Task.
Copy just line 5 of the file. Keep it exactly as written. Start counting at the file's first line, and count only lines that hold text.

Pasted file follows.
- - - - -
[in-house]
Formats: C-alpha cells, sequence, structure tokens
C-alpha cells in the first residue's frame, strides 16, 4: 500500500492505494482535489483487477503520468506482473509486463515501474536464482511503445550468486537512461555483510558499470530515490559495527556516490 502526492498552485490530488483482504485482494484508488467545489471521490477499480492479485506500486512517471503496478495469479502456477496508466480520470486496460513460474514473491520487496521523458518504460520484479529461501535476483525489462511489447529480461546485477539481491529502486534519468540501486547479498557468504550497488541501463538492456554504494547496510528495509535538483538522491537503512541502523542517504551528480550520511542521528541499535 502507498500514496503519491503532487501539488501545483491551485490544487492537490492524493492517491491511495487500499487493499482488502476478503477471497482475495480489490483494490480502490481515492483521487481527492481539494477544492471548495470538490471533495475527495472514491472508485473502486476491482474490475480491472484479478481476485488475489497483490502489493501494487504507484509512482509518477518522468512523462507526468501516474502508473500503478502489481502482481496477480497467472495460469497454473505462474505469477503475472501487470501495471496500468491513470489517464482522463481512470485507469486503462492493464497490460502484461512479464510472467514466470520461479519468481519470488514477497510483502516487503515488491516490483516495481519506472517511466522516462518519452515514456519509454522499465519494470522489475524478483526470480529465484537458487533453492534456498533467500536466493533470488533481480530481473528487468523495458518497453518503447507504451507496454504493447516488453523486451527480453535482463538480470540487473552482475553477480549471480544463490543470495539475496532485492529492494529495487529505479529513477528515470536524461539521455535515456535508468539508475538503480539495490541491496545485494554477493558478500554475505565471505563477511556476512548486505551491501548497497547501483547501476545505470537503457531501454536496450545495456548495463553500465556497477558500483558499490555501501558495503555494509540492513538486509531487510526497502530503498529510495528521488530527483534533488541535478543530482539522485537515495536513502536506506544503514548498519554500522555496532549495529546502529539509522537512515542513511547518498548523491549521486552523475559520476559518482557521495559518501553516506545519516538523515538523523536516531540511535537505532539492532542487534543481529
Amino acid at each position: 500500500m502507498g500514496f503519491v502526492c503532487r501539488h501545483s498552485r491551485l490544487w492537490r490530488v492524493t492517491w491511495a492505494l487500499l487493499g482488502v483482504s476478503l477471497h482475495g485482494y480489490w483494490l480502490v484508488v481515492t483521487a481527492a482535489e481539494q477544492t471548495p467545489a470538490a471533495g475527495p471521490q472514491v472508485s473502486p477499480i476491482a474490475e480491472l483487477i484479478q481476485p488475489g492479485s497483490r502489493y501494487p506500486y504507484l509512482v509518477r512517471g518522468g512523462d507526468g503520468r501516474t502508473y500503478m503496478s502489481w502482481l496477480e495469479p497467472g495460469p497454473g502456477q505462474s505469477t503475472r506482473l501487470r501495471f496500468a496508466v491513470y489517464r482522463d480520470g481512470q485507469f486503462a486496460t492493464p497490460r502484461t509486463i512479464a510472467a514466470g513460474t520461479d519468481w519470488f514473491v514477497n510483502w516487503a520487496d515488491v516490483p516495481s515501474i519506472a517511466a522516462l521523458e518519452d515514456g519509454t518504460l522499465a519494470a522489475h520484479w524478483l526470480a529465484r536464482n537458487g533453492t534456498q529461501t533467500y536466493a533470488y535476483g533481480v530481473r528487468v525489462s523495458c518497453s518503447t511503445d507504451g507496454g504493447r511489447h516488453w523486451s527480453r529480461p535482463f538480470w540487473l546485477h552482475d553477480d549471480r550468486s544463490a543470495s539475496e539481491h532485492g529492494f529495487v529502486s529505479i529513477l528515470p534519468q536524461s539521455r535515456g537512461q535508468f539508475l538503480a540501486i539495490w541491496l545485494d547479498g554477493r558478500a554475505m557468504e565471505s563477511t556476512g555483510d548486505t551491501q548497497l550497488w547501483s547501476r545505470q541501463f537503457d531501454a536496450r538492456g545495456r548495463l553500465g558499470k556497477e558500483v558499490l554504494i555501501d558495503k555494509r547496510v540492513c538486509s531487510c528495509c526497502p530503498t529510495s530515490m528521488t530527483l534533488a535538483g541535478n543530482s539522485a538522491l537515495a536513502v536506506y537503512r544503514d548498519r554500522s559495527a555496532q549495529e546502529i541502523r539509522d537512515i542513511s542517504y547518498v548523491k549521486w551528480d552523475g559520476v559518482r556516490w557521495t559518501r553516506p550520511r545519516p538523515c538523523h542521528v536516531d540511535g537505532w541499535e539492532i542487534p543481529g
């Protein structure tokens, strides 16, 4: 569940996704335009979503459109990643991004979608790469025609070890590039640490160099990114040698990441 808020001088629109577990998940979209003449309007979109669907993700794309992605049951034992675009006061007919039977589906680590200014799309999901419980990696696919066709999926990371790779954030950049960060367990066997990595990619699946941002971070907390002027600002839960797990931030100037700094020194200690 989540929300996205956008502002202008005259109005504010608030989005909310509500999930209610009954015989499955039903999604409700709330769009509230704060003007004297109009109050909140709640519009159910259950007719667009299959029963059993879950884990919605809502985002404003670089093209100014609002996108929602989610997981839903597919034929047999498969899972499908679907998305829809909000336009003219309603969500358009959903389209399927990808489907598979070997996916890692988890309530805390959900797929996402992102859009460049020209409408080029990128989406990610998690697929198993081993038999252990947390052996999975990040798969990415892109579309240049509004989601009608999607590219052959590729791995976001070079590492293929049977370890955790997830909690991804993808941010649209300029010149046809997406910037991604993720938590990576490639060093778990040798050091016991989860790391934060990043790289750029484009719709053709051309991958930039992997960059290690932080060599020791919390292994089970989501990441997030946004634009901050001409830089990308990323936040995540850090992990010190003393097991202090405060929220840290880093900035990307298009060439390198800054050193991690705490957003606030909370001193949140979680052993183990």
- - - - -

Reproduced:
């Protein structure tokens, strides 16, 4: 569940996704335009979503459109990643991004979608790469025609070890590039640490160099990114040698990441 808020001088629109577990998940979209003449309007979109669907993700794309992605049951034992675009006061007919039977589906680590200014799309999901419980990696696919066709999926990371790779954030950049960060367990066997990595990619699946941002971070907390002027600002839960797990931030100037700094020194200690 989540929300996205956008502002202008005259109005504010608030989005909310509500999930209610009954015989499955039903999604409700709330769009509230704060003007004297109009109050909140709640519009159910259950007719667009299959029963059993879950884990919605809502985002404003670089093209100014609002996108929602989610997981839903597919034929047999498969899972499908679907998305829809909000336009003219309603969500358009959903389209399927990808489907598979070997996916890692988890309530805390959900797929996402992102859009460049020209409408080029990128989406990610998690697929198993081993038999252990947390052996999975990040798969990415892109579309240049509004989601009608999607590219052959590729791995976001070079590492293929049977370890955790997830909690991804993808941010649209300029010149046809997406910037991604993720938590990576490639060093778990040798050091016991989860790391934060990043790289750029484009719709053709051309991958930039992997960059290690932080060599020791919390292994089970989501990441997030946004634009901050001409830089990308990323936040995540850090992990010190003393097991202090405060929220840290880093900035990307298009060439390198800054050193991690705490957003606030909370001193949140979680052993183990």